Space Tourism: Space Flights to Sub-Orbital Levels


Home / Space Tourism: Space Flights to Sub-Orbital Levels

Burt Rutan’s SpaceShipOne at the Smithsonian Air and Space Museum. Photo Credit: Phil Ostroff

We all, at some point in our lives, look up at the night sky in awe.

Some of us wonder and try to understand what’s up there, while others simply appreciate the beauty of it, with all those shiny glittery dots – there are some, however, who dream of going up there.

If it were in their power, they’d do anything to get there, land there, and maybe even walk where no one else has walked before.

It is the will of these enthusiasts that drives the future of space tourism.

The famous Richard Branson, founder of the Virgin Group,  is not only a space-flight enthusiast, but also a sponsor for developing spacecrafts that are quite similar to the airplanes we see today.

A program named Virgin Galactic was established, and pioneers such as Burt Rutan, key developer of the SpaceShipOne, jumped on board to engineer space tourism.

Why is Flying an Airplane into Space so Difficult?

It would be amazing if we were all able to jump into a Boeing 777 and go to the moon, however, an aircraft designed for flight in the atmosphere of our Earth cannot simply float into space. The problem lies in what is commonly known as the absolute ceiling of the airplane – as its name implies, it cannot be crossed by an airplane. Beyond this point, the air is so light that it is unable to support the weight of the airplane. Hence, space tourism in a 777: not possible.

Can’t NASA Build Bigger Rockets for Space Tourism?

There are numerous problems associated with using rockets for commercial flights:

  1. Rockets, used up until now, were designed for a one time use.
  2. The purpose of current rocket design is simple and… expensive: Get into space as fast you can. This requires fuel; a lot of it.
  3. Rockets are relatively dangerous for commercial space flights.

Airplanes, Space Crafts, and Space Tourism

So how will this work? In simple terms, a carrier airplane will lift the space craft to its absolute ceiling (where the atmosphere is thin). There, the space ship will break-off, and accelerate into outer space. This procedure saves fuel dramatically. Upon re-entry, the wings of the space craft designed by Burt Rutan, now used in cooperation by the Virgin Galactic as well, will fold up, thereby creating drag, and slowing its entry into the atmosphere. After its entry, the wings of the space-craft get back in position so it can land safely back on earth just as any airplane does.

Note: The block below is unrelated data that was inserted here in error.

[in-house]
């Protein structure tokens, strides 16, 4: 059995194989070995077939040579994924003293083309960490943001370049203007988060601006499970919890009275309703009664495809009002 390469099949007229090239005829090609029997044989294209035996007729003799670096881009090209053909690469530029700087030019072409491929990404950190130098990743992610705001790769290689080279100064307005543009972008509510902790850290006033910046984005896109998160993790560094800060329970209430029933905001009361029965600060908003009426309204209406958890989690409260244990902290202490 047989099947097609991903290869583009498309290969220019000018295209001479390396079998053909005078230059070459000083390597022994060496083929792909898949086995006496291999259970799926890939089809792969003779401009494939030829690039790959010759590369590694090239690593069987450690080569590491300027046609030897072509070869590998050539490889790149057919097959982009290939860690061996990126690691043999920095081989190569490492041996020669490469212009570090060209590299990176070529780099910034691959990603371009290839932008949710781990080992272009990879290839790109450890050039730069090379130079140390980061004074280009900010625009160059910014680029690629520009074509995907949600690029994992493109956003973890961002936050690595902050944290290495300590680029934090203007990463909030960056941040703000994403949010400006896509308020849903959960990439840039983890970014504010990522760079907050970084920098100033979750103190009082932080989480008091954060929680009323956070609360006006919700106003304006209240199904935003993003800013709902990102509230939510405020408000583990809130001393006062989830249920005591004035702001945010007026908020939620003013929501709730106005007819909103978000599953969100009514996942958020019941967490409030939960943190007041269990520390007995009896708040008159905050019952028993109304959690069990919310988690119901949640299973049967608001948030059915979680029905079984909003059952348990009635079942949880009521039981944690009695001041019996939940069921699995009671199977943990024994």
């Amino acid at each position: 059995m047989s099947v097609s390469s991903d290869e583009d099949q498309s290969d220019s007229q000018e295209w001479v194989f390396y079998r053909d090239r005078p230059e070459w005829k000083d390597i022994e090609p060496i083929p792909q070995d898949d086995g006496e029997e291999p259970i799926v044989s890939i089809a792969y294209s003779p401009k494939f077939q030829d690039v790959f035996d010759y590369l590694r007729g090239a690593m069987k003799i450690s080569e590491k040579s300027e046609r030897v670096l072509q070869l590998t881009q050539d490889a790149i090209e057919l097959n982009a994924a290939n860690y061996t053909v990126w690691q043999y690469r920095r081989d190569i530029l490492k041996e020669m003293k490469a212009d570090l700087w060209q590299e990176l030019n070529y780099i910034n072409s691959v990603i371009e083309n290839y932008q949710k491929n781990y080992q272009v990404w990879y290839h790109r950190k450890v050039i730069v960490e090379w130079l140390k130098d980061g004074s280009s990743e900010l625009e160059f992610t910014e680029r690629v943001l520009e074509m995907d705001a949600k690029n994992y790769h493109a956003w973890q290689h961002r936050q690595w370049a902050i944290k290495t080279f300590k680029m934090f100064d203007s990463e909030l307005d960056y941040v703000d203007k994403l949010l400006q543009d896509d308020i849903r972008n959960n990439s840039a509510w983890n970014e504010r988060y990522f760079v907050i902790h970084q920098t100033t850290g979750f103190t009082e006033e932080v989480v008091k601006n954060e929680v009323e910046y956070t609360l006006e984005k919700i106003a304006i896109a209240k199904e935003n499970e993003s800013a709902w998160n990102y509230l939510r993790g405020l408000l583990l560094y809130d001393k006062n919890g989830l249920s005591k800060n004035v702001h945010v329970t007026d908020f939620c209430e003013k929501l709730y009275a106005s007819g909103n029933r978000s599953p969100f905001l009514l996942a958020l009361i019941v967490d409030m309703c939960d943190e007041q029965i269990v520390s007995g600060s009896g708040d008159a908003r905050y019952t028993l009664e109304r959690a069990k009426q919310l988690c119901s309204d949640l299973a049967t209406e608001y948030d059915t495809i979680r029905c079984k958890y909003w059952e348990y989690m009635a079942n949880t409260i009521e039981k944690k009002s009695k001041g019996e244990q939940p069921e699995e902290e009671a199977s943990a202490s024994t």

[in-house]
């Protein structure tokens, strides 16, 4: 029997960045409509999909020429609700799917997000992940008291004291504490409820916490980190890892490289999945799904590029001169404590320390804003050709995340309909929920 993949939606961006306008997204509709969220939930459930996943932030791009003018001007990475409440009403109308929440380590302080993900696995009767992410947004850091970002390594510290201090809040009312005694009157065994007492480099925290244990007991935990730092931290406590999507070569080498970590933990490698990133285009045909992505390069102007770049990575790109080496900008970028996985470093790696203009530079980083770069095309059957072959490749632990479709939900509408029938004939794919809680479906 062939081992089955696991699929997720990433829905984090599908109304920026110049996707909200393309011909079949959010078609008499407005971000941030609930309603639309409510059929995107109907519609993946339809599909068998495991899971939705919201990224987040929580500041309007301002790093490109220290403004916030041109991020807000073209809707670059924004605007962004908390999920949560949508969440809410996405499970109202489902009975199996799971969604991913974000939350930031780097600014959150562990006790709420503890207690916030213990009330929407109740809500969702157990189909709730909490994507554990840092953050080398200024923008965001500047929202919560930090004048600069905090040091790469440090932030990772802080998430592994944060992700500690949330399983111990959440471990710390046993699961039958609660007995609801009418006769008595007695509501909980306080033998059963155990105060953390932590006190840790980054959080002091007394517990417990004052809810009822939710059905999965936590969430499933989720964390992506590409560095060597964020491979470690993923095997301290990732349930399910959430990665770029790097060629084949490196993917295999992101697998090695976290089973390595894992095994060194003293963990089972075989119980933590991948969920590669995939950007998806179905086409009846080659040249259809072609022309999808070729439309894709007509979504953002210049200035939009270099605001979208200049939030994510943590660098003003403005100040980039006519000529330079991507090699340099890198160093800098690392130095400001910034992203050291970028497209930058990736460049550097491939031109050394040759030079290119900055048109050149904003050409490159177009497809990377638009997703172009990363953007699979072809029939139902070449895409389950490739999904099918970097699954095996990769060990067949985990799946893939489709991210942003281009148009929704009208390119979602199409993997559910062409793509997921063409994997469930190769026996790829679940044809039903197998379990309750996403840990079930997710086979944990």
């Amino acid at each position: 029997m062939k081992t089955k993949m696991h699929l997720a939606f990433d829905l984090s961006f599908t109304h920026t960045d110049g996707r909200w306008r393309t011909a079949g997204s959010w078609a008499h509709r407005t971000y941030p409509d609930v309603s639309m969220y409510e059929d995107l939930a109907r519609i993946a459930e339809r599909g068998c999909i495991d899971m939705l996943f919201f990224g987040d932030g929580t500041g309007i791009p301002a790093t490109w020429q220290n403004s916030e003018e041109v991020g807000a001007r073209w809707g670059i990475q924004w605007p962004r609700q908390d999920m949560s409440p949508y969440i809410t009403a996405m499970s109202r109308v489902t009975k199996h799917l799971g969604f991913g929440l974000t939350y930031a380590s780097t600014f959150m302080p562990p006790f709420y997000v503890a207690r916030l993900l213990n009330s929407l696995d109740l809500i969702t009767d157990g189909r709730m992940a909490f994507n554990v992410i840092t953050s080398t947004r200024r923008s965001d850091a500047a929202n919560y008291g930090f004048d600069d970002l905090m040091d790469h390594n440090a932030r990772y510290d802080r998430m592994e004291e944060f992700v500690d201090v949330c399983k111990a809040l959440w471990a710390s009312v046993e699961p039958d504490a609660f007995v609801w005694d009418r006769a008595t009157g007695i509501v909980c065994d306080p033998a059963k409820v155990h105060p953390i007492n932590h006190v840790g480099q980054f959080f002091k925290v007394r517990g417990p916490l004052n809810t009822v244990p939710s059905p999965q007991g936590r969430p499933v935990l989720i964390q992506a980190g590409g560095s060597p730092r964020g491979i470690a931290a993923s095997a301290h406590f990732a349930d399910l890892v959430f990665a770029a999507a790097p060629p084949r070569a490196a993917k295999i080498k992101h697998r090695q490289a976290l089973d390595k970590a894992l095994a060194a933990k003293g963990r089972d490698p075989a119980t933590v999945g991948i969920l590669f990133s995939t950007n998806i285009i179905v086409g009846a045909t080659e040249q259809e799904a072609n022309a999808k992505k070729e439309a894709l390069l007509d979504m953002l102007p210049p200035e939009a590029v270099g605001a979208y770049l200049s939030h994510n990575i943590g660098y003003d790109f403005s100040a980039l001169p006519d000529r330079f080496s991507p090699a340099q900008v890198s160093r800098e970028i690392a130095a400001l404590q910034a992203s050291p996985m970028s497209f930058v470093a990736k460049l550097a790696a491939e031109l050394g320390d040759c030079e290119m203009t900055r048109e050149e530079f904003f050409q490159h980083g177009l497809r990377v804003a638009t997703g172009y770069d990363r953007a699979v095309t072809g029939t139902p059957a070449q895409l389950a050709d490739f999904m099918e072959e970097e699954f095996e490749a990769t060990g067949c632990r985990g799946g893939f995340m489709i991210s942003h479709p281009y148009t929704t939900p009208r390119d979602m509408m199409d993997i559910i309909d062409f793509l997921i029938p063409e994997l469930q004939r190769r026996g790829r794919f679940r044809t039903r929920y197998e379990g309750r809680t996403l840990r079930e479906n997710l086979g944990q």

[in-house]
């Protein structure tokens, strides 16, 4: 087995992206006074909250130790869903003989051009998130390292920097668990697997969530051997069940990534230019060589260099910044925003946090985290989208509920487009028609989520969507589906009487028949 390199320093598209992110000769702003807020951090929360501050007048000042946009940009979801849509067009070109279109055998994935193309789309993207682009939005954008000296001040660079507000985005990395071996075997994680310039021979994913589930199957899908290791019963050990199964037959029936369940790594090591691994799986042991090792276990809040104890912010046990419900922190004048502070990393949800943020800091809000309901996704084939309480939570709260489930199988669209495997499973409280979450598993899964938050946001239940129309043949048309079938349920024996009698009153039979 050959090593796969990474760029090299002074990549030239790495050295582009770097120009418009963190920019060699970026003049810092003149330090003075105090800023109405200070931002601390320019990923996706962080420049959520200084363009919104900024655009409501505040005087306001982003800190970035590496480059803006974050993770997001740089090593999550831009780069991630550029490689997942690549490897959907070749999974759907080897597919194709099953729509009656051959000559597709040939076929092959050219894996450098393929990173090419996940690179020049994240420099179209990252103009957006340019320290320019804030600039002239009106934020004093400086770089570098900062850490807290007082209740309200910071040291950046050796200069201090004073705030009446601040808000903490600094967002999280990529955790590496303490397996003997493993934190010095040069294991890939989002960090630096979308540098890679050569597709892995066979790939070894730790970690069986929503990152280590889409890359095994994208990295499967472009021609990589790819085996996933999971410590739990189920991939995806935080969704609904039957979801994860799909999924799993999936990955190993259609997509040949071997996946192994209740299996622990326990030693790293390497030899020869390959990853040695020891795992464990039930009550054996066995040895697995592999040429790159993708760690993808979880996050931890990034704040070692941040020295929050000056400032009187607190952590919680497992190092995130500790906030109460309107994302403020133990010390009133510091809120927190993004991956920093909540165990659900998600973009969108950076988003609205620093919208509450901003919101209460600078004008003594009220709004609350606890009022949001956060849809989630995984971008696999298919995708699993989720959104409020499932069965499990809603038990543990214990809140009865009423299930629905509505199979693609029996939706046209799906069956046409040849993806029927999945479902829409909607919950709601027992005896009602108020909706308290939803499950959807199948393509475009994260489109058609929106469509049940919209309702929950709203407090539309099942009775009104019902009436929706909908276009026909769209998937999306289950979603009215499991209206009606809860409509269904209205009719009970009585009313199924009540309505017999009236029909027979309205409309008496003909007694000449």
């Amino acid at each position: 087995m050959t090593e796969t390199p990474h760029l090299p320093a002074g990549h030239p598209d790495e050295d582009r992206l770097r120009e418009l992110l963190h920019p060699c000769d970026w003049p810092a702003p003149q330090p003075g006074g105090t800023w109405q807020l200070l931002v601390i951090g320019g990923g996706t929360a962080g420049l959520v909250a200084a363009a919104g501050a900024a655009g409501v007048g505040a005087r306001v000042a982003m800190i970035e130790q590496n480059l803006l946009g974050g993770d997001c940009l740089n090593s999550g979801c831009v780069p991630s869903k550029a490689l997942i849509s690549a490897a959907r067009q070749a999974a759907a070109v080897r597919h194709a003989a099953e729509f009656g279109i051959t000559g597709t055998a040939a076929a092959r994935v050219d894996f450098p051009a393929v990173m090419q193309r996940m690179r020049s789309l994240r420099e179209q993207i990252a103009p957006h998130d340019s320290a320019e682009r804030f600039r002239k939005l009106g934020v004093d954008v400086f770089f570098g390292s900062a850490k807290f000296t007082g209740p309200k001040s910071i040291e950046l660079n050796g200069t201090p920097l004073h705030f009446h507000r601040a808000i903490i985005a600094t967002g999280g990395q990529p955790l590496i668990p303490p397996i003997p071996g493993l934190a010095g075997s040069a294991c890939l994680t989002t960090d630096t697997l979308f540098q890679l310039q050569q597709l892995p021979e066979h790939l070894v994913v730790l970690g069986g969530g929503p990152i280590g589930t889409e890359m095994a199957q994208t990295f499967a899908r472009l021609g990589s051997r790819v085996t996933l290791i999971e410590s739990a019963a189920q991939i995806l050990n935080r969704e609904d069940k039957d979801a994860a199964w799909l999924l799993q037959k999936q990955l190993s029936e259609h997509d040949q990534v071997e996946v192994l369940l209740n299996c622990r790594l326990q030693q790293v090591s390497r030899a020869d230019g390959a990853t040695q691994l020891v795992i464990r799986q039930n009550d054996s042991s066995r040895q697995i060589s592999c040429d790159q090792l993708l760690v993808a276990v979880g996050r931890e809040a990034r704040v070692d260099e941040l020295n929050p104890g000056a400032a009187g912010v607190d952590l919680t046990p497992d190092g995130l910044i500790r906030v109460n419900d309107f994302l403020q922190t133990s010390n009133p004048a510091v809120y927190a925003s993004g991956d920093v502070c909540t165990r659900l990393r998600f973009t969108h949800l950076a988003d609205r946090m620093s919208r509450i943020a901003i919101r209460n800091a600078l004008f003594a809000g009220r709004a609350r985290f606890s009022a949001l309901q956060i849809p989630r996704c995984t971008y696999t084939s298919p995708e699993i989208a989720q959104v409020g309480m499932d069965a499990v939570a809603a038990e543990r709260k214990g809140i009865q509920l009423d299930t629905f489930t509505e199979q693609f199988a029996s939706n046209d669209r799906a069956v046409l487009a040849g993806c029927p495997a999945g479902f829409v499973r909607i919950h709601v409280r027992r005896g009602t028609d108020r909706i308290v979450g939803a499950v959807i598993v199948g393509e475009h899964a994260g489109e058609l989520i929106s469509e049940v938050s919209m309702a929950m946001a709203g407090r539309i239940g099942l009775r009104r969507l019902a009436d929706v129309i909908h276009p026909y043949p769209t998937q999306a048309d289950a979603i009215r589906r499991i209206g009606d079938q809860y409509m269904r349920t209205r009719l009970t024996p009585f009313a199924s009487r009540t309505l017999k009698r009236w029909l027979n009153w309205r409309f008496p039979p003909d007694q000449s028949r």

The Future of Pilots With Regards to Space Tourism

Pilots are trained to fly, and to harness their passion for flying in a professionally productive manner – but, sadly, have no major role in this space venture, until the craft returns into the Earth’s atmosphere. With regards to SpaceShipOne, everything was all computerized and mechanical from the moment the space ship broke off from the carrier-aircraft until its entry back into the atmosphere.

When the wings come back to their original state, in an atmosphere that can sustain flight, the pilot takes control. It is now his/her responsibility to land a spacecraft that just turned into a normal airplane in all aspects. The pilot controls via the rudder, elevators, ailerons and wing flaps if necessary, to safely land the plane.

The future of space tourism relies on this very procedure of space flight – people already have flown into space using this procedure. The first space craft developed for this maneuver and that attained space flight successfully was the SpaceShipOne, shown here. How long before it’s as easy to go into space as it is to fly into the Dallas Airport? It’s anyone’s guess.

SpaceShipOne attached to its carrier aircraft: the White Knight. Photo Credit: D. Miller


BBC Future. X-prize: Competition for radical change. (2012). Accessed: July 18, 2012.

Klotz, I. ‘No experiments’ for SpaceShipOne. (2012). BBC News. Accessed July 18, 2012.

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